"http://www.example.org/r%E9sum%E9.html", the percent-encoding octets cannot be converted to actual characters in an IRI, as the percent-encoding is not based on UTF-8. This means that for most URI schemes, there is no need to upgrade their scheme definition in order for them to work with IRIs. The main case where upgrading makes sense is when a scheme definition, or a particular component of a scheme, is strictly limited to the use of US-ASCII characters with no provision to include non-ASCII characters/octets via percent-encoding, or if a scheme definition currently uses highly scheme-specific provisions for the encoding of non-ASCII characters. An example of this is the mailto: scheme [RFC2368]. This specification does not upgrade any scheme specifications in any way; this has to be done separately. Also, note that there is no such thing as an "IRI scheme"; all IRIs use URI schemes, and all URI schemes can be used with IRIs, even though in some cases only by using URIs directly as IRIs, without any conversion. URI schemes can impose restrictions on the syntax of scheme-specific URIs; i.e., URIs that are admissible under the generic URI syntax [RFC3986] may not be admissible due to narrower syntactic constraints imposed by a URI scheme specification. URI scheme definitions cannot broaden the syntactic restrictions of the generic URI syntax; otherwise, it would be possible to generate URIs that satisfied the scheme-specific syntactic constraints without satisfying the syntactic constraints of the generic URI syntax. However, additional syntactic constraints imposed by URI scheme specifications are applicable to IRI, as the corresponding URI resulting from the mapping defined in section 3.1 MUST be a valid URI under the syntactic restrictions of generic URI syntax and any narrower restrictions imposed by the corresponding URI scheme specification. The requirement for the use of UTF-8 applies to all parts of a URI (with the potential exception of the ireg-name part; see section 3.1). However, it is possible that the capability of IRIs to represent a wide range of characters directly is used just in some parts of the IRI (or IRI reference). The other parts of the IRI may only contain US-ASCII characters, or they may not be based on UTF-8. They may be based on another character encoding, or they may directly encode raw binary data (see also [RFC2397]). For example, it is possible to have a URI reference of "http://www.example.org/r%E9sum%E9.xml#r%C3%A9sum%C3%A9", where the document name is encoded in iso-8859-1 based on server settings, but where the fragment identifier is encoded in UTF-8 according to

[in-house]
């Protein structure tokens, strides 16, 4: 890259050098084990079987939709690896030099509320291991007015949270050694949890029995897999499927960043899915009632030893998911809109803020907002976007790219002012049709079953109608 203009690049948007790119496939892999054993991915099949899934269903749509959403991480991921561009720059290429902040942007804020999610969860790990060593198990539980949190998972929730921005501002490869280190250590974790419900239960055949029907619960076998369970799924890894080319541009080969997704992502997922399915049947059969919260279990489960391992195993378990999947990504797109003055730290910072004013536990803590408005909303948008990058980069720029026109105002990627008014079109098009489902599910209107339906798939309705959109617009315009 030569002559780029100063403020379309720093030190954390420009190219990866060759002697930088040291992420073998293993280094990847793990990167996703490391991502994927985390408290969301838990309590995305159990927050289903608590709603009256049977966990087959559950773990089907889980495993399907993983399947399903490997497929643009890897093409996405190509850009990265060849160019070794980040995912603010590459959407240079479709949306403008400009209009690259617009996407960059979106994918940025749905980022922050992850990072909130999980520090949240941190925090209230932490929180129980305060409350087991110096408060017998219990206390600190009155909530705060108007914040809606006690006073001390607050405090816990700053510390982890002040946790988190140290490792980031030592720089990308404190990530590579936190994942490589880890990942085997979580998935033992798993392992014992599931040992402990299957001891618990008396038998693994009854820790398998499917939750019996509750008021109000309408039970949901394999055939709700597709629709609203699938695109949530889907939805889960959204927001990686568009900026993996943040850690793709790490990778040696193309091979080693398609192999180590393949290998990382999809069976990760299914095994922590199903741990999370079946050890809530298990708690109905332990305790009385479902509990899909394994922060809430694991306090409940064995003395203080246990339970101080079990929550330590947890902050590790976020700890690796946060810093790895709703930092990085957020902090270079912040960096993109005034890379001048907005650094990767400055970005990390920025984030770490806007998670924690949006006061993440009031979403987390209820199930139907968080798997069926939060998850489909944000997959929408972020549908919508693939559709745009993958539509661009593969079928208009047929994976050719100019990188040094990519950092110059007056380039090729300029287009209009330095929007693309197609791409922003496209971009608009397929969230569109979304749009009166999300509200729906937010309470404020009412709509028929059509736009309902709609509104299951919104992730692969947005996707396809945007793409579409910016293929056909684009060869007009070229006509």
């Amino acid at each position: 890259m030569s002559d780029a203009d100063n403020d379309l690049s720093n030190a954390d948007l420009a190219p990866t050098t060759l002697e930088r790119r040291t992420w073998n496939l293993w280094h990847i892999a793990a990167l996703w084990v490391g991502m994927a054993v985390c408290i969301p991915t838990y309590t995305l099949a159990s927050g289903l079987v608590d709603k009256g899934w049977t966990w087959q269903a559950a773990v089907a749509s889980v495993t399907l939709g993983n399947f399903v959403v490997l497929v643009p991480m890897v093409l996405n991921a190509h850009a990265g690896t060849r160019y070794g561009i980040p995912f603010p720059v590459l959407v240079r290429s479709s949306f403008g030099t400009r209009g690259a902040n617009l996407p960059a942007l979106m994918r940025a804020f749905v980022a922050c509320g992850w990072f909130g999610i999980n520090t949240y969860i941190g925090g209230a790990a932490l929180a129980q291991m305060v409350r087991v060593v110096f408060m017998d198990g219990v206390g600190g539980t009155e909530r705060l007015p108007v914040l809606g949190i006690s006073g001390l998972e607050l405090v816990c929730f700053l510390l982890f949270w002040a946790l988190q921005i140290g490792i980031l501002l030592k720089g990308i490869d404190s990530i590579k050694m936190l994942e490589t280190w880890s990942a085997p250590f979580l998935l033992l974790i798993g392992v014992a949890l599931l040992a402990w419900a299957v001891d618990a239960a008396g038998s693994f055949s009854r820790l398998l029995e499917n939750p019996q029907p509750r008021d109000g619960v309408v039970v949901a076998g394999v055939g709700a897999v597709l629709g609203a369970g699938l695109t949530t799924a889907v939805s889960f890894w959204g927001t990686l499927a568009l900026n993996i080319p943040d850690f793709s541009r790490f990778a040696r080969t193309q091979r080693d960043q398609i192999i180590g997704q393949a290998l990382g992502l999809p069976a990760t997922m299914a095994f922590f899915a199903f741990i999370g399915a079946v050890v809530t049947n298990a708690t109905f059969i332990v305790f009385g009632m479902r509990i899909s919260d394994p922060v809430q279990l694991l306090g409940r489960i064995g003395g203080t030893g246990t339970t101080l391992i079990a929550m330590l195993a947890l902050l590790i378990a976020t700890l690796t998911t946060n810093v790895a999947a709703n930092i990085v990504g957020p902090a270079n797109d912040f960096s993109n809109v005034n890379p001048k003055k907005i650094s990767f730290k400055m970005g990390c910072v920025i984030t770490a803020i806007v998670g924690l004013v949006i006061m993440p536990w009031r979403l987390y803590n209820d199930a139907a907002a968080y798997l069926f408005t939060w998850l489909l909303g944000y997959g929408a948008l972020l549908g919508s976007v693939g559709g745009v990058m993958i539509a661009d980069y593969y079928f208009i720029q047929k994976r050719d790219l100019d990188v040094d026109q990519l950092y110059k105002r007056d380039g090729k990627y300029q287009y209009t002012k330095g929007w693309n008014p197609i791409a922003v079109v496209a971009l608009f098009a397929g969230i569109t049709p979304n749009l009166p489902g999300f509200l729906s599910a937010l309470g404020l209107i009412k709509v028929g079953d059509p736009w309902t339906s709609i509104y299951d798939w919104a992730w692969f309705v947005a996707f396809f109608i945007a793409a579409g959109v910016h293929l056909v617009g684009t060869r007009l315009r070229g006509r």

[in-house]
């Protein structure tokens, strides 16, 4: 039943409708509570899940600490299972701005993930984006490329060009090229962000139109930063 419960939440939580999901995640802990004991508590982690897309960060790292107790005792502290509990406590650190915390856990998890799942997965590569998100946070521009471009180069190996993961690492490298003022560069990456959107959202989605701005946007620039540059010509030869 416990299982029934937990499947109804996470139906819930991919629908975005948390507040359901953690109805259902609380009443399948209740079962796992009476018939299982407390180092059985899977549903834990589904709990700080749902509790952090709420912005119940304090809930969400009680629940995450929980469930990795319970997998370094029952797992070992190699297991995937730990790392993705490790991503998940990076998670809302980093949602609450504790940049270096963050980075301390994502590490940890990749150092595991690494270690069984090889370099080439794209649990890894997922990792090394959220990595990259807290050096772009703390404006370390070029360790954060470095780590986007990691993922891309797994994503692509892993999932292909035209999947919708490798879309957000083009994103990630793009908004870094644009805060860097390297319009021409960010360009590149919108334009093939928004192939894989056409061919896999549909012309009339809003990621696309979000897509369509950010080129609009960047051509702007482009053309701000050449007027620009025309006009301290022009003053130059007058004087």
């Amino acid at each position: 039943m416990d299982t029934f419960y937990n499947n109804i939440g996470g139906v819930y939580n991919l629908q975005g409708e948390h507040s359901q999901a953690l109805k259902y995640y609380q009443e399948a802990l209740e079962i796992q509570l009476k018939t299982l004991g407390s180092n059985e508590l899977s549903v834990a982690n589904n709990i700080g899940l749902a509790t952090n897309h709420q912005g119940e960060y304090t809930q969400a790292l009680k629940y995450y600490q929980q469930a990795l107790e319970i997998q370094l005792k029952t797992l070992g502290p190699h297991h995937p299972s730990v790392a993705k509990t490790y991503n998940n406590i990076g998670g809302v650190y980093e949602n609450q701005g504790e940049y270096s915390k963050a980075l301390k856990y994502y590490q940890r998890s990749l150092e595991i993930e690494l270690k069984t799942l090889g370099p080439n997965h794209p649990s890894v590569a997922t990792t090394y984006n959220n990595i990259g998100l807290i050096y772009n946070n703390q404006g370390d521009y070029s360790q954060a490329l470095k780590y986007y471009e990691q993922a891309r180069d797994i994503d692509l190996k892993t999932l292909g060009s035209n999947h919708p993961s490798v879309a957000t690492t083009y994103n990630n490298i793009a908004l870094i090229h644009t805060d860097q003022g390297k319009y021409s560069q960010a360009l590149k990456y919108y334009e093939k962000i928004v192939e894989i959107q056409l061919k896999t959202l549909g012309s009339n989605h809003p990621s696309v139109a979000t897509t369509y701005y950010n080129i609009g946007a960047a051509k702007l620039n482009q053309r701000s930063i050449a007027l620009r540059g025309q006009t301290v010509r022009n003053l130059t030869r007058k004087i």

[XPointer]. The IRI corresponding to the above URI would be (in XML notation) "http://www.example.org/r%E9sum%E9.xml#résumé";. Similar considerations apply to query parts. The functionality of IRIs (namely, to be able to include non-ASCII characters) can only be used if the query part is encoded in UTF-8. RFC3986] can be applied directly, treating the characters additionally allowed in IRI references in the same way that unreserved characters are in URI references. RFC2277], and makes converting to URIs easy. In any case, the API or protocol definition must clearly define the character encoding to be used. The transfer from URI-only to IRI-capable components requires no mapping, although the conversion described in section 3.2 above may be performed. It is preferable not to perform this inverse conversion when there is a chance that this cannot be done correctly.